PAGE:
While theologians have long debated Jesus’ true mission, that of apocalyptic prophet, sage teacher of wisdom, or sacrificial lamb, the variety of images and stories of Jesus seems to point to one reality: an experience of someone who is beyond all description while at the same time being the embodiment of that for which the deepest human yearnings strive…One thing most New Testament scholars agree on- and they don’t agree on much- is that Jesus’ main aim was the kingdom of God- not some saccharine vision of a future in heaven, but a clear political statement about the here and now. As John Dominic Crossan says: ”Basically it’s awfully simple. It means asking ourselves what would the world look like if God sat on Caesar’s throne…What Jesus is saying is ‘Rome you are not the kingdom of God. You’re not even the will of God’”.
Living the Questions, Felton and Proctor-Murphy
Lord, help us to see and understand.
Who is Jesus for you? To which kingdom do you give your allegiance?
How do you decide?
“Who do people say I am?”
They replied, “Some say John the Baptist; others say Elijah; and still others,
one of the prophets.”
But what about you?” he asked. “Who do you say I am?”
Peter answered, “You are the Messiah.”
Now after John was put in prison, Jesus came to Galilee, preaching the gospel of thekingdom of God, and saying, “The time is fulfilled, and the kingdom of God is at hand. Repent, and believe in the gospel.”
The Spirit of the Lord is upon me, / because he has anointed me / to bring glad tidings to the poor. He has sent me to proclaim liberty to captives and recovery of sight to the blind, to let the oppressed go free, and to proclaim a year acceptable to the Lord.
Advance the Kingdom of God through the building of a more just and equitable society.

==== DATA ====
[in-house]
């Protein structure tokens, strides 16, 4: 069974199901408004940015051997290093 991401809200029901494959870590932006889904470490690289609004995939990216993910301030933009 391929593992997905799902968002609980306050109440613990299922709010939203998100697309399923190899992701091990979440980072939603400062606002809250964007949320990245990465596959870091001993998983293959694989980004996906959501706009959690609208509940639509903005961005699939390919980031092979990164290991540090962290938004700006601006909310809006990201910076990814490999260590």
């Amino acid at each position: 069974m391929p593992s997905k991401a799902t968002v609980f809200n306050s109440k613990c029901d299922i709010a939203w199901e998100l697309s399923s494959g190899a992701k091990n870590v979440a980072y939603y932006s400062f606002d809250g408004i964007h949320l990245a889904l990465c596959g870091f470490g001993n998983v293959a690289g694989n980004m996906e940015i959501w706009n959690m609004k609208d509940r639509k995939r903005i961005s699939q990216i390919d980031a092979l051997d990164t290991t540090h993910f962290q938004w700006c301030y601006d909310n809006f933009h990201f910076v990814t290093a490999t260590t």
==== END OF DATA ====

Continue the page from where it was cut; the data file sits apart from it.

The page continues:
In the teaching of Jesus, however, as in the New Testament as a whole, the kingdom of God has specific reference to the fulfillment of the promises of God in the Old Testament of the time when God puts forth his royal power to end injustice and oppression by this world’s evil powers and to establish his rule of righteousness, peace and joy for humanity—in a word, to fulfill his purpose in creating the world. The gospels were written to show how the accomplishment of that task was and is the intention of the mission of Jesus.
Our word “kingdom,” it turns out, misses the precise sense of Jesus’ own language. What he proclaimed was not the approach of a place where God rules (our typical sense of “kingdom”), but rather the dawning of God’s authority on earth. Thus, when we read the phrase “kingdom of God” in the Gospels, we need to think in terms of God’s reign, rule, authority, or sovereignty.
Dr. Mark D. Roberts
The kingdom of God was utterly central to Jesus. One New Testament scholar has written: Ask any 100 New Testament scholars what was most central to Jesus’ message, and all 100 will answer: The kingdom of God.
In a radical way the vision of the kingdom of God that pervades his teaching overturns unjust relations: the last shall be first and the first last so that in the end a new kind of community may form.
We need to shed our unearthly and nonsocial and idealistic and romantic and uber-spiritual visions of kingdom and get back to what Jesus meant. By kingdom, Jesus means: God’s Dream Society on earth, spreading out from the land of Israel to encompass the whole world.